When it opened in March, “The Hunger Games” movie drew the world’s eye to North Carolina, throwing its mountain wilderness and rickety mill towns on the big screen.
But the follow-up to the $700 million hit casts the Tar Heel State in a walk-on role – if that.
“The Hunger Games: Catching Fire” began shooting outside Atlanta this week, and for the movie’s finish the cast will travel to Hawaii – home, incidentally, to co-star Woody Harrelson.
Towns that played backdrop to the first movie’s post-apocalyptic story haven’t heard from Lionsgate studio about a return trip for the sequel, though the chance of a late call still exists. But in “Catching Fire,” most of the film’s action shifts from a temperate forest to a tropical island, all but ensuring North Carolina won’t get the same hype.
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“They certainly looked at us,” said Aaron Syrett, director of the N.C. Film Office in Raleigh. “But obviously, a lot of it’s tropical. There’s a new director, new story line, new locations. Certainly the salaries the actors are getting have changed.”
Based on a best-selling young adult book series, “The Hunger Games” stories follow the story of Katniss Everdeen, a teen girl from a coal-mining district in a bleak, futuristic world. Each year, the country’s totalitarian government forces children to fight to death on national television – a set of games that Katniss twists to her own rebellious advantage.
Making the first movie in North Carolina brought more than $60 million to the state, along with roughly 5,000 workers, many of them locals who appeared as on-screen extras.
For months after the film first screened, fans traveled to forgotten corners of the state for a glimpse of the “Hunger Games” scenery. The town of Shelby had bus tours running to the cotton warehouses that played backdrop scenes in Katniss’ home, District 12.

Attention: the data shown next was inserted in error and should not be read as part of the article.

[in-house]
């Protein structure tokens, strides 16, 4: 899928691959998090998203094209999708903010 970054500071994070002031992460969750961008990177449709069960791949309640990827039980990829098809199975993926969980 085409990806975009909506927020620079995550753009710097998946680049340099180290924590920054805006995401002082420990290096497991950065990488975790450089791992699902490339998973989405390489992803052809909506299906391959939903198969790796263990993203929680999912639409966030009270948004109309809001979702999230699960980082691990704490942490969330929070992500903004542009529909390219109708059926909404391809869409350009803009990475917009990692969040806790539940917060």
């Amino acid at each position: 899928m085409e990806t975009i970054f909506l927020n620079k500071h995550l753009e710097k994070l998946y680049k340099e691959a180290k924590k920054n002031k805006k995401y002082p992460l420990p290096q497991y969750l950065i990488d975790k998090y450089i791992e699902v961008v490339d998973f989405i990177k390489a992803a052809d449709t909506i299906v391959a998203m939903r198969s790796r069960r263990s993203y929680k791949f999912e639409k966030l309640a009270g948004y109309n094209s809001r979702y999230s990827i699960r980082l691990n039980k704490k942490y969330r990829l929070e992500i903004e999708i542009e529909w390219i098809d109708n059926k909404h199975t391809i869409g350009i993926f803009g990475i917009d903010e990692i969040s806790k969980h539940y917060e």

In Hildebran, a blink-and-miss-it town in Burke County, the local museum saw visitors poring over artifacts from its bygone yarn mill – houses from which appear in the movie’s opening scenes.
“We had people there from Alaska, California and New York,” said Mayor Karen Robinson. “Just all over the place. When they were there, they’d ask, ‘Now where can we eat?’ ”
But Robinson hasn’t heard about any return visits, and she thinks Lionsgate shot extra scenes on the first trip. No word has come to Wade Shepherd, who owns the Henry River Mill Village that was fashioned into Katniss’ house.
“They said they probably would do it, but I haven’t heard from them again,” Shepherd said. “It’s not for me to call.”
Incentives limit may have played role
The original film’s location got chalked up to the state’s film incentive, which offers filmmakers a 25 percent refundable tax credit. But the state only qualifies movie salaries up to the first $1 million while Georgia is more generous. That likely influenced the Atlanta decision, Syrett said, especially since the young actors’ salaries have ballooned since the first film.
But while the second “Hunger Games” story takes place in and around water, the third is set largely underground – giving Wilmington’s Screen Gems Studios a great chance at landing the stage work, Syrett said.
And in Hildebran, the mayor cites another hopeful Hunger Games spin-off: She’s gotten calls about using the town for a horror movie.